Thursday, December 11, 2008

Christmas Memories

This time of year always makes me stop and reflect on Christmas’s past. I have many cherished memories from childhood and even to adulthood that I treasure.
One of my favorite memories of Christmas was one where my oldest son Tyler, then only eleven, taught me a lesson I have never forgotten.

The year had been one that had led us into some financial difficulty. Without boring you with all the details, it was a pretty lean year for us. Though we had the means to get Tyler Christmas from “Santa” it would be a meager one. Brad and I had decided the only option we had would be to forego getting anything for each other.

I certainly realize Christmas is not about how many gifts you receive, but it was really difficult for me to think of all my husband had done to work so hard to provide for us and come Christmas morning, not a single thing for him would be left for him under the tree. I felt terrible, to say the least. We had done our best to make sure Tyler didn’t know of the financial stress we were under, but we told him not to be too disappointed if he didn’t get everything on his list he had written to Santa that year. That made me feel awful as well, as Tyler didn’t usually ask for much.

About that time I realized that one particular neighbor was asking Tyler to babysit a lot. Tyler was also staying after school quite a bit. I kept catching glimpses of him as he would run in one door, grab a bite to eat and then run out the other door. He had been doing this throughout most of the month of December.

Christmas was only a couple of days away when Tyler came to me and asked if we could do something different with Christmas that year. I asked him what he wanted to do. He said he had changed his mind about what he wanted for Christmas and really didn’t want anything after all. Just some gift from mom and dad would do because that year he was hoping that we would let him play Santa. All we had to do was go to bed on Christmas Eve and promise to let him take care of everything. And of course, NO PEEKING ALLOWED.

I had no idea what he was up to, but I figured that after he did whatever he had planned we could bring out our gifts to him and it would be fun. So, sure, we’d play along.

Come Christmas morning, Brad and I were in for the shock of our lives…

We woke up to two colors of string being strung throughout the entire house. There was a letter from Santa outside our bedroom door telling each of us what colors to follow. The string would lead us to our gifts along the way.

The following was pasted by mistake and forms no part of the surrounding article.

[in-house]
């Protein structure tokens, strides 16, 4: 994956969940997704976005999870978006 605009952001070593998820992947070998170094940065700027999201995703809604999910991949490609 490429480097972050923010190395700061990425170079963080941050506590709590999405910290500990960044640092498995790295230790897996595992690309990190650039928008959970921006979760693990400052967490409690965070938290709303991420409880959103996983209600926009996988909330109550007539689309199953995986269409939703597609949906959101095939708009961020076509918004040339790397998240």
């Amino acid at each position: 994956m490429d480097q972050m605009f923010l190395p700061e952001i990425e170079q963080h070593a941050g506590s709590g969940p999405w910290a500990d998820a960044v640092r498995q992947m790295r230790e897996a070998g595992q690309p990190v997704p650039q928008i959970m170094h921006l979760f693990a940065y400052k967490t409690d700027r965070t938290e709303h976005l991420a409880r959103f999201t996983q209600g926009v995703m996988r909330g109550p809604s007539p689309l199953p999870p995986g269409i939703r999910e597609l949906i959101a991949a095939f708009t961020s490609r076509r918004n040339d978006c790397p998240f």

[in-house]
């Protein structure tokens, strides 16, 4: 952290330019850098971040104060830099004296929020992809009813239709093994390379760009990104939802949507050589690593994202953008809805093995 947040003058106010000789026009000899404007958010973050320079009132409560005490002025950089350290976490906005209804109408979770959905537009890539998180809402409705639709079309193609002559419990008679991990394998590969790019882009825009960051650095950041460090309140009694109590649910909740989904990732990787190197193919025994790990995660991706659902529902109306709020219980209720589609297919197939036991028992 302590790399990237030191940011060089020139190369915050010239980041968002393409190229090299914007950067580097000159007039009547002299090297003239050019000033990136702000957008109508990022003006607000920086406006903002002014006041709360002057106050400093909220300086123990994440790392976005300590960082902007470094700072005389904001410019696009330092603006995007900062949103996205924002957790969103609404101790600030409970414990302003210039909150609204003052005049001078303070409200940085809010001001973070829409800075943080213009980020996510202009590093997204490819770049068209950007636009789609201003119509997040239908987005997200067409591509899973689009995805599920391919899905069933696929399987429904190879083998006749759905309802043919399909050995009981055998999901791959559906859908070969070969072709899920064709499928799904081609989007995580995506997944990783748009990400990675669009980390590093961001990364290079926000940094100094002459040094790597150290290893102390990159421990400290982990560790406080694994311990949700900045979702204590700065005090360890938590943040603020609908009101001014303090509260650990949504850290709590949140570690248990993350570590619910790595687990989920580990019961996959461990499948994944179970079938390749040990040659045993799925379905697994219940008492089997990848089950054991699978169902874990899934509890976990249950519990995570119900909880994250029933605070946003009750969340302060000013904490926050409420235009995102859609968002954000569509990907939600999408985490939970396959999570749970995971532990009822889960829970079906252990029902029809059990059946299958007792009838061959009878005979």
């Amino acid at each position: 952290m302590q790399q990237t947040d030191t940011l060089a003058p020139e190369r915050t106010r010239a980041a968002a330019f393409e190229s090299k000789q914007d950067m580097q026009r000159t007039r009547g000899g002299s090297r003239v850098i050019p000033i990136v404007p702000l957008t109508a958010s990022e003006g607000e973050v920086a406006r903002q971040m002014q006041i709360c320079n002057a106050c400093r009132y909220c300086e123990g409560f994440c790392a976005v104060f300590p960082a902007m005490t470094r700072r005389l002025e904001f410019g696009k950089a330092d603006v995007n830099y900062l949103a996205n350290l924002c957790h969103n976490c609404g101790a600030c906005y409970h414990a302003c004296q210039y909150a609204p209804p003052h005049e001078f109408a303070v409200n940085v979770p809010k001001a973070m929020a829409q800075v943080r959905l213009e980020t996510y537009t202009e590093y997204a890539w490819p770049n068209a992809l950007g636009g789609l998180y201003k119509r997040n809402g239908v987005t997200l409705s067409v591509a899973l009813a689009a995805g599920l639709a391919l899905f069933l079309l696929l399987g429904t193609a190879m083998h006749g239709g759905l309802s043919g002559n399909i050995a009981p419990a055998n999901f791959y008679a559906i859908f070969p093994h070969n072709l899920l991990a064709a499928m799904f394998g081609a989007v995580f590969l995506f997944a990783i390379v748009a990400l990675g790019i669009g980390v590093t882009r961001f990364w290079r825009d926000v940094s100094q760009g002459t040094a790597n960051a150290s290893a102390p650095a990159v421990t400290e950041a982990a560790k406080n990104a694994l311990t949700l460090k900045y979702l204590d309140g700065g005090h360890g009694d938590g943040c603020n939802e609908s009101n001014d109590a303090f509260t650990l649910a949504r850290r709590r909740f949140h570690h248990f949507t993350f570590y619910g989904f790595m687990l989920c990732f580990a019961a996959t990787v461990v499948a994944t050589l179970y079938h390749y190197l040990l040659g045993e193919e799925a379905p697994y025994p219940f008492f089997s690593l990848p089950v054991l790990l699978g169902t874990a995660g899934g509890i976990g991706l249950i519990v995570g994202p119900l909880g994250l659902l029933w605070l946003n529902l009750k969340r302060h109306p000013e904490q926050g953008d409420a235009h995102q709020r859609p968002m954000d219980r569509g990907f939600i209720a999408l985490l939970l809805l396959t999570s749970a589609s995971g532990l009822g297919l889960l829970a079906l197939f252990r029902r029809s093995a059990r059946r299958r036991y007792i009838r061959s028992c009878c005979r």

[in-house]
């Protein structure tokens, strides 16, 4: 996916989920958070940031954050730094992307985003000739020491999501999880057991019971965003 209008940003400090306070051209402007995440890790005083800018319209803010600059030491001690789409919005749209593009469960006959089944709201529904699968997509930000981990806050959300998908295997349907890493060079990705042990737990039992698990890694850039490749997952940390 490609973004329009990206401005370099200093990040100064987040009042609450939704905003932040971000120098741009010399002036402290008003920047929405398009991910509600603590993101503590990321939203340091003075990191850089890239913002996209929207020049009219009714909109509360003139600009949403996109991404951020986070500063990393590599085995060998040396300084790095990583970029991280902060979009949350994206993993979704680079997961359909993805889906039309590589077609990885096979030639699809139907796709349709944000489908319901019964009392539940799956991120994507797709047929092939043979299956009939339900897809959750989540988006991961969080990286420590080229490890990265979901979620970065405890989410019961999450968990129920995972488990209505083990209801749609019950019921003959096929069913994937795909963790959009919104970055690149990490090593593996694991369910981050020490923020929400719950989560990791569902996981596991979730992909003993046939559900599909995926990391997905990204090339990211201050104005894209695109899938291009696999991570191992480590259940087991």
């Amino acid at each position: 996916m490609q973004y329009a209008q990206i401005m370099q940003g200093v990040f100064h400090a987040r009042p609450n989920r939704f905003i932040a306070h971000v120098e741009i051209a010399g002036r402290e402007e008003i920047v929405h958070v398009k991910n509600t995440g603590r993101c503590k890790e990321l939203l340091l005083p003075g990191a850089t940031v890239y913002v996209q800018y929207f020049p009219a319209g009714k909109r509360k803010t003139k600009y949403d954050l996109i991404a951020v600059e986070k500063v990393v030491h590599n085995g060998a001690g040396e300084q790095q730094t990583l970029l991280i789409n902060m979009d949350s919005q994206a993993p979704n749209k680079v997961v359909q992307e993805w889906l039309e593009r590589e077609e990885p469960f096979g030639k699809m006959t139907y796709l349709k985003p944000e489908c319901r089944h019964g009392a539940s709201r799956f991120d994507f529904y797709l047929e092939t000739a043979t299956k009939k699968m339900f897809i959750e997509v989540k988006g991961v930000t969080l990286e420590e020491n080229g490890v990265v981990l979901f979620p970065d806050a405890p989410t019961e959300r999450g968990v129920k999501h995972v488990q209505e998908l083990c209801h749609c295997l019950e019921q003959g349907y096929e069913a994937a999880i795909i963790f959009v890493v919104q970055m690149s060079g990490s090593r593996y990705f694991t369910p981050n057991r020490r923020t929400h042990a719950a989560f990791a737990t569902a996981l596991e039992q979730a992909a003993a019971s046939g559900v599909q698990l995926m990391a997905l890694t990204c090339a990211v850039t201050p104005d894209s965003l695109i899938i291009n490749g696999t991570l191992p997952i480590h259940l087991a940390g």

We were each given a Christmas mug. I got a pair of earrings, some lotion, and several books. Brad got a pocketknife, some aftershave lotion, and some rollerblades.

How had my son done this for us? The whole month of December he gave up his recesses and stayed after school to work at “Santa’s Workshop” offered by the sixth graders. He had asked the teachers if he could work there as much as they would let him. With his points he earned from doing so, he bought most of our gifts there. The books and the roller blades came from his babysitting money. Tyler’s reason’s for picking those two gifts for us was because he knew how much I love to read, he thought it would make me happy and take some time for myself, and the rollerblades for Brad was so that father and son could spend more time together. (Tyler was really into rollerblading at the time.)

You should have seen Tyler teaching Brad to rollerblade…another cherished memory.

Christmas morning was wrapped up with Tyler producing homemade menus and making us a Christmas Breakfast. We used our brand new Christmas mugs for hot chocolate. We still have our mugs today.

Tyler is now 23, married, and living in Idaho. The lessons he taught me of truly giving of yourself and making the sacrifice to give from the heart is just and strong and poignant today as it was all those Christmas’s so many years ago. The gifts he gave and the lessons learned are priceless to me. Thank you, son. I love you.

Merry Christmas to everyone!


Stephanie Black said...

Jeri, what an beautiful story! Tyler sounds like an incredible guy.

Jennie said...

Jeri, I enjoyed your story. It sounds like you and Brad raised Tyler to be a thoughtful, caring man.

sunnyannie said...

What a wonderful son you have there. To think of doing all that when he was only 11! My eldest is 13 and I don't think she's ever bought me a present at Christmas. I might have to suggest it to her ...

Cheri J. Crane said...

Wonderful blog, Jeri. An excellent reminder of the magic that can take place during the Christmas season.

Gale Sears said...

What a grand Christmas! One you will treasure forever. Thank you for sharing.

Valerie Holladay said...

Here I am too, a bit late, to say what a fabulous story and a great memory. From what you've told me of Tyler, he sounds like a remarkable and inspired young man. You done good, Mom! I'm going to hang onto this story for a while because it's such a good one (have you given it to Covenant yet? I bet they'd love it)